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Scrum: Selecting a room that is smaller, keep team close in the Daily Scrum meeting ..

This has been a series of posts on the Daily Scrum meeting; quick notes on how to make the meeting more effective, what can be done to remove mistakes make; and in fact, I had even made a post that talked about modifying the order in which people speak, all to ensure that there is some amount of change in the meeting. It could hardly be called very innovative, but where you do not have much of a chance to make some adjustments, even getting the team to suggest a logic for the order in which people speak can be pretty interesting.
This post takes yet another facet of the Daily Scrum meeting; the size of the room where the meeting is being held. Suppose you are not doing a stand-up meeting, then you will need a room with enough chairs for people to sit. However, in most offices in medium to large organizations, there are rooms with different sizes that are available for booking. When you think of your Daily Scrum meeting, think in terms of the actual usage of the word Scrum, from the sport. There is yet another meaning of the word, namely huddle, and that is how you should be treating your Daily Scrum meeting. So use a room that is of a smaller size, where people can talk to each other at normal conversation volume.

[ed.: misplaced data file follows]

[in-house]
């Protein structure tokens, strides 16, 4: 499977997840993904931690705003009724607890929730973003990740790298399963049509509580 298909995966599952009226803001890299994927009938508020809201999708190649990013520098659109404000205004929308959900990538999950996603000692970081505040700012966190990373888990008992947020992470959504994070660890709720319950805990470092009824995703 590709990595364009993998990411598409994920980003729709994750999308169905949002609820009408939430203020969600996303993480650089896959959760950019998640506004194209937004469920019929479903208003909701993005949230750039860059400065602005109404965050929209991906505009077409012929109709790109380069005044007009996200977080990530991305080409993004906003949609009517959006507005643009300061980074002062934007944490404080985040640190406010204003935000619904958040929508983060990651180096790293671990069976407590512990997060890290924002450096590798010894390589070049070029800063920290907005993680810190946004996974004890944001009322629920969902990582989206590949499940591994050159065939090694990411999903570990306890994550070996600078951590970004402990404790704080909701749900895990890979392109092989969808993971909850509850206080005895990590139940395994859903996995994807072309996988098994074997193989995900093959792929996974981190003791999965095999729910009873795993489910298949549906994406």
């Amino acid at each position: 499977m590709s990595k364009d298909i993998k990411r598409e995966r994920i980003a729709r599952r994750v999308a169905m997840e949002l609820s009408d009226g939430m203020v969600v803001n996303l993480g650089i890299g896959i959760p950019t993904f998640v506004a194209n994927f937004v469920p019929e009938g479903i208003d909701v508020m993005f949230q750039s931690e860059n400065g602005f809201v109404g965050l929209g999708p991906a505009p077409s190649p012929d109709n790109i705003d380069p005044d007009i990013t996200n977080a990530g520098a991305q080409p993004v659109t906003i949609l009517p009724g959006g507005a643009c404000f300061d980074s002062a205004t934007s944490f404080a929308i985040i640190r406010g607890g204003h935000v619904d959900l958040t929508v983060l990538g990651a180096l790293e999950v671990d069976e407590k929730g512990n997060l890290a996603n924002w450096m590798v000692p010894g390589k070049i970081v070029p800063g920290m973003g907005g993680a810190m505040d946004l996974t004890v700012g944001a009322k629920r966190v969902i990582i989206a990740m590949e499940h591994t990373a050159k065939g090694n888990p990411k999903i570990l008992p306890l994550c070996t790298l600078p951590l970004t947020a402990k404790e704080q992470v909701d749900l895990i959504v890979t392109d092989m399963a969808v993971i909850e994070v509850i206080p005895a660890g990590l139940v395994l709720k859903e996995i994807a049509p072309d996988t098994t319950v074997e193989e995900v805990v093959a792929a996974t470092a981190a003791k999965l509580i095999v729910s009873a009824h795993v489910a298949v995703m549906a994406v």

Putting the Scrum meeting in a smaller room ensures that the team tends to be more at ease, with a lower feeling of this being a large official meeting; instead, it gets converted more to being like a discussion between friends. And that is how you would think of the Daily Scrum meeting being like, where each team members speaks in their normal tone of conversation to the other team members, providing them their updates. When you have people sitting close to each other, they tend to be more attentive to what the other person is saying, rather than drift off into their own thoughts. It is hard to be able to make a definite conclusion that having them sit in a smaller room makes the team more close knit, but that remains my thoughts and I have always tried to find a meeting room that ensures that the team members are fairly close to each other, not sitting at a large table where they have to slightly raise their voice to ensure that they are heard properly.
A caveat however – when you are trying something like this; do not go overboard. Do not end up in such a situation where the team members are sitting so close to each other that they start feeling uncomfortable – you have to figure out the right size of room for such a meeting and explain your motives to the team members as well.

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